A classic tale of a mother and child reunion, La Misma Luna is a sweet Fox DVD release that won the hearts of Sundance attendees when it screened there. The film is directed by Patricia Riggen, the screenplay was penned by Ligiah Villalobos.
The cast features young Mexican actor Adrian Alonso as the intrepid Carlitos, a kid left behind with his loving Abuelita (Angelina Pelaez) in Mexico as mum strikes her fate northward.
Mother is Rosario, played by the arresting beauty, Kate del Castillo. A supporting cast shines especially with Enrique, one of the "angels" who unwittingly comes to the aid of Carlitos in his solo travels, played beautifully by Eugenio Derbez.
The central premise to his tale overrides the simplistic and heavy handedness the filmmakers take with a divisive issue that many cannot see eye to eye on. This film is strictly told from the POV of an illegal immigrant, and the villains (save for one Brujo coyote) are all white.
The story weaves a series of angels and demons around our little Carlitos. In true "Dog of Flanders" tip of the hat; one night he loses his grandma and sets out on his own, perils be damned. He will find his mother.
Rosario, his mother, is completely unaware that anything has gone badly. She continues her dead-end cleaning jobs and soon is wooed by a Chicano named Paco (Gabriel Porras) –an easy out for the E-ticket green-card.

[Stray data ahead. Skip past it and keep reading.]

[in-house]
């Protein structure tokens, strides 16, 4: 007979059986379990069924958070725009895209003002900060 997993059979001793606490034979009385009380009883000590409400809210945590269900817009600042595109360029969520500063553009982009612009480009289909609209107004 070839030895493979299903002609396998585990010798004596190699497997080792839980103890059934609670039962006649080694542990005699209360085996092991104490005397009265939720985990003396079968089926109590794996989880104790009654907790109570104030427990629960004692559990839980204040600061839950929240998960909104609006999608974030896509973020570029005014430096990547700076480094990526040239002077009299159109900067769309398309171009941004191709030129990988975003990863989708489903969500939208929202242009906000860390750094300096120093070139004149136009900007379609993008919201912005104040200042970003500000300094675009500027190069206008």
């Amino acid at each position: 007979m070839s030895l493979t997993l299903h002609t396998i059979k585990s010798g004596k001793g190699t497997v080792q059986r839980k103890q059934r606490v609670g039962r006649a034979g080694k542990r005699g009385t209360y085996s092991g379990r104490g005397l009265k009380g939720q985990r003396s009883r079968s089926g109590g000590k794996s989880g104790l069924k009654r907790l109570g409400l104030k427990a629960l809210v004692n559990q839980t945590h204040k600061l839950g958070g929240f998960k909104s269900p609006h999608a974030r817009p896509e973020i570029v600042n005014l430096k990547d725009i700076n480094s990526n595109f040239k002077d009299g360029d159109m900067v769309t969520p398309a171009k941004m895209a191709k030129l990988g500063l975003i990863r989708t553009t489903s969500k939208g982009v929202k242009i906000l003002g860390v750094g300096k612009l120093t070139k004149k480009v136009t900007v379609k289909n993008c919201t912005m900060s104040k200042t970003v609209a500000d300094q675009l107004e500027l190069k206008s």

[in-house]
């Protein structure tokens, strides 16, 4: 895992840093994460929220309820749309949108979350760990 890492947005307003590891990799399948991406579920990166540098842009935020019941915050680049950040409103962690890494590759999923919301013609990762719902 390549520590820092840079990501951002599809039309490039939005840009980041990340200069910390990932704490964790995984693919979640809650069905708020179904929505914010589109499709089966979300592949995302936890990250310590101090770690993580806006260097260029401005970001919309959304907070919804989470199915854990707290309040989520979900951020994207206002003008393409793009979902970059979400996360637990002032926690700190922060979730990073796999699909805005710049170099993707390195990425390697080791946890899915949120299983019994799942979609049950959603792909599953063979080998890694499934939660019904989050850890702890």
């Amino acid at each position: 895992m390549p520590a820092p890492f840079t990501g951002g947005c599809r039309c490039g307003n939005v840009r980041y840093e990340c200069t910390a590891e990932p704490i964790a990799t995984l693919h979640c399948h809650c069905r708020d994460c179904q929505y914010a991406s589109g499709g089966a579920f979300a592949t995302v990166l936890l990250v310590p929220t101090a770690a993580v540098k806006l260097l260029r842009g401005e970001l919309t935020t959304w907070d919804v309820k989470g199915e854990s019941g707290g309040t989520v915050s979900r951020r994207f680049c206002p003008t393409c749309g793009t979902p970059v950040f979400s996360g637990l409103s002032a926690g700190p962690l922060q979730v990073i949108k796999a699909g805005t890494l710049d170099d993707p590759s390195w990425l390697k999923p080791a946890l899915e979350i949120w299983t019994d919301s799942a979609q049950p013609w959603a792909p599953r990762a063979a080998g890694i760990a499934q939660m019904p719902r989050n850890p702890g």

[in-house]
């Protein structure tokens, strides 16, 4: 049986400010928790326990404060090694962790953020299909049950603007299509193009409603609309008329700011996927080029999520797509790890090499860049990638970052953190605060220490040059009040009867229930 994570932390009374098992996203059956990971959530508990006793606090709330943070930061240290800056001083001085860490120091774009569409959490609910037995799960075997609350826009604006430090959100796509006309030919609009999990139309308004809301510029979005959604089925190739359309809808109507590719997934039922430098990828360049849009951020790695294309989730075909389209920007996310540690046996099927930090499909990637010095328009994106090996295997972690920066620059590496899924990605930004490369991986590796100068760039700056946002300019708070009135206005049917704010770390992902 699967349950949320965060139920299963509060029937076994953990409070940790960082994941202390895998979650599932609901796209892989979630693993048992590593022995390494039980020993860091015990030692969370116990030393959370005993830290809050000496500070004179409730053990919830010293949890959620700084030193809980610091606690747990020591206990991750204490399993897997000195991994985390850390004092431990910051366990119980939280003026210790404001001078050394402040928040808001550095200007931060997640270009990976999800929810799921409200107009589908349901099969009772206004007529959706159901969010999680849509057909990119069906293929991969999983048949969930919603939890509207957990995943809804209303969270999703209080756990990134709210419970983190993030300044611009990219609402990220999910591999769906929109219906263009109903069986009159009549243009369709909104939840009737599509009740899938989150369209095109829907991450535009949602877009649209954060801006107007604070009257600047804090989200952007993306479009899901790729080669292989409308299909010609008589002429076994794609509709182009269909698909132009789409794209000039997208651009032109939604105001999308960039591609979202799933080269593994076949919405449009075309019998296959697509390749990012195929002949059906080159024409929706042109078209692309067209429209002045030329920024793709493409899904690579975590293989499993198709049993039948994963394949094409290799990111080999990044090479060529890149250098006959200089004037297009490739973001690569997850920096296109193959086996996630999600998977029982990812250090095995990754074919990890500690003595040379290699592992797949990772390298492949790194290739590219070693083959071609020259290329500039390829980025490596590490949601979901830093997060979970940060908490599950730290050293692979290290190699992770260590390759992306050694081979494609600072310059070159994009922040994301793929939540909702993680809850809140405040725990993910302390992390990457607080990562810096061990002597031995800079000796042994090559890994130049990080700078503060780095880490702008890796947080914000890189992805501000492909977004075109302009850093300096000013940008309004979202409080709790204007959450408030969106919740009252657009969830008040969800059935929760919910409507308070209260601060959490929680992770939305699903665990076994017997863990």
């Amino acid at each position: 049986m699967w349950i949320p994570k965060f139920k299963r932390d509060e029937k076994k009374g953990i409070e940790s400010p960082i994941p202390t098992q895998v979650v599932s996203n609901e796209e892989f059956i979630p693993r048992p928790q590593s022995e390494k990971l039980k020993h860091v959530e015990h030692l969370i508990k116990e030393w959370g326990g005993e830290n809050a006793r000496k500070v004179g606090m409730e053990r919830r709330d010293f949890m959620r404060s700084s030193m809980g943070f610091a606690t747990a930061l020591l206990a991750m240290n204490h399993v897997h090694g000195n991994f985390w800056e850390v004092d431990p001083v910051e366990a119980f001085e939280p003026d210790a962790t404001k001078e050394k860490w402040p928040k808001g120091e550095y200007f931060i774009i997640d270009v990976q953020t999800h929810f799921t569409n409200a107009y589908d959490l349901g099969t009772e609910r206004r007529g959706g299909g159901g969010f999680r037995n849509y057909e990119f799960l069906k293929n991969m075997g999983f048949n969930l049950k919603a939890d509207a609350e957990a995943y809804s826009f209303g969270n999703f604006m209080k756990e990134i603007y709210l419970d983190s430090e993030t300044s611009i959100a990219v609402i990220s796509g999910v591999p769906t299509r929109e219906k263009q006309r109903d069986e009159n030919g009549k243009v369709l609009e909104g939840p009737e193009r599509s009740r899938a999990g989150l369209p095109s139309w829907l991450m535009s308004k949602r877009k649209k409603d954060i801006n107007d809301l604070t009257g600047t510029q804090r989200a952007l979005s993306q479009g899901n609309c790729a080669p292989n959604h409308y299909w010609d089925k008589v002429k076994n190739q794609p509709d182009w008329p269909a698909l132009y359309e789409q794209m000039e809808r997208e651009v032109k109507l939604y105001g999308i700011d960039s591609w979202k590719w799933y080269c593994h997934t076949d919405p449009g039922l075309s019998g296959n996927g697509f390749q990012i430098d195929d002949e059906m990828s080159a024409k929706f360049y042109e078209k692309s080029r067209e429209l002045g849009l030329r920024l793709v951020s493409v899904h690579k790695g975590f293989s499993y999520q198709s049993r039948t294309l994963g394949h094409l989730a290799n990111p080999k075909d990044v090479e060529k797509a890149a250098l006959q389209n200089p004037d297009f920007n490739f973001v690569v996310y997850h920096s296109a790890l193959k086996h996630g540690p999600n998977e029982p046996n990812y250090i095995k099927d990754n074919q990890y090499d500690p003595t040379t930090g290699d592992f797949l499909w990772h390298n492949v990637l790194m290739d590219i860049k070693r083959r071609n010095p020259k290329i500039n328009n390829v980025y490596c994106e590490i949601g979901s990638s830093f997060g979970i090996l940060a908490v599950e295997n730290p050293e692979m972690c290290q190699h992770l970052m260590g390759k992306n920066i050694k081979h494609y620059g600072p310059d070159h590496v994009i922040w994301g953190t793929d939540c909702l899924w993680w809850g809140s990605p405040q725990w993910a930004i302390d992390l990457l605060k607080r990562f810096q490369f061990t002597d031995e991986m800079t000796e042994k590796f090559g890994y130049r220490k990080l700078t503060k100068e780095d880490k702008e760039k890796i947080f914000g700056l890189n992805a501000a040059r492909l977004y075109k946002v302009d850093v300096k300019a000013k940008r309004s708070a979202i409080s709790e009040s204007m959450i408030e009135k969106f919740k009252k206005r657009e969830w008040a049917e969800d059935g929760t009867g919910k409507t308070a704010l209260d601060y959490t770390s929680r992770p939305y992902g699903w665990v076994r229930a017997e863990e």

We have several scenes where her rich Blanca employer (Jacqueline Voltaire) treats her miserably (think "Cinderella"). This is where the writers go into their tangents, especially after Paco delivers his little screed on white Americans: "First they screwed the Indians, then they screwed the slaves, and now they're screwing us Mexicans."
Angels for Carlitos come in the form of two matrons; "Reina" and "Dona Carmen" (a great actress - Carmen Salinas) both who try to look out for him. An unwitting angel manifests in his traveling partner, Enrique, who bows to his conscience and winds up delivering Carlitos to the place where he is most likely to find his mother; all he has is a scrap of paper with a PO Box address, nothing else. Their scenes together are the best moments in the movie.
America Ferrara has a cameo as a college student with actor Jesse Garcia – the two trying to make a quick buck when their good intentions go horribly awry at the border. Their car is impounded, and Carlitos is tucked inside a wheel well in the hot car, they never find him after this. Carlitos forges ahead.
Demons abound too, and the usual predatory types try to take Carlitos' money or abduct him for some horrible fate.
Monsters and Critics got a chance to ask Alonso some questions regarding his role as Carlitos.
M&C: How did you prepare to play Carlitos?
Alonso: Well I was sent the script, read it and did my research on the Internet about immigration and those issues.
M&C: Tell me about your scene when you had to climb in the tire well of the SUV America was driving, was that scary for you?
Alonso: That scene was very scary for me, because I am claustrophobic and it was really hot. I was sweating and very scared while we shot that particular moment with American in the SUV.
That scene was the hardest for me to do in the whole film.
M&C: Tell me about Eugenio Derbez and your scenes together.
Alonso: I loved working with Eugenio, he was like a father figure, and we had fun in the restaurant scene together, that was my favorite scene. He is from Mexico too, we shot our scenes in two weeks, and had a lot of fun.
Cast: Carmen Salinas, Angelina Pelaez, Gabriel Porras, Maria Rojo, Ignacio Guadalupe, Mario Almada, Ernesto D'Alessio, America Ferrera, Los Tigres del Norte.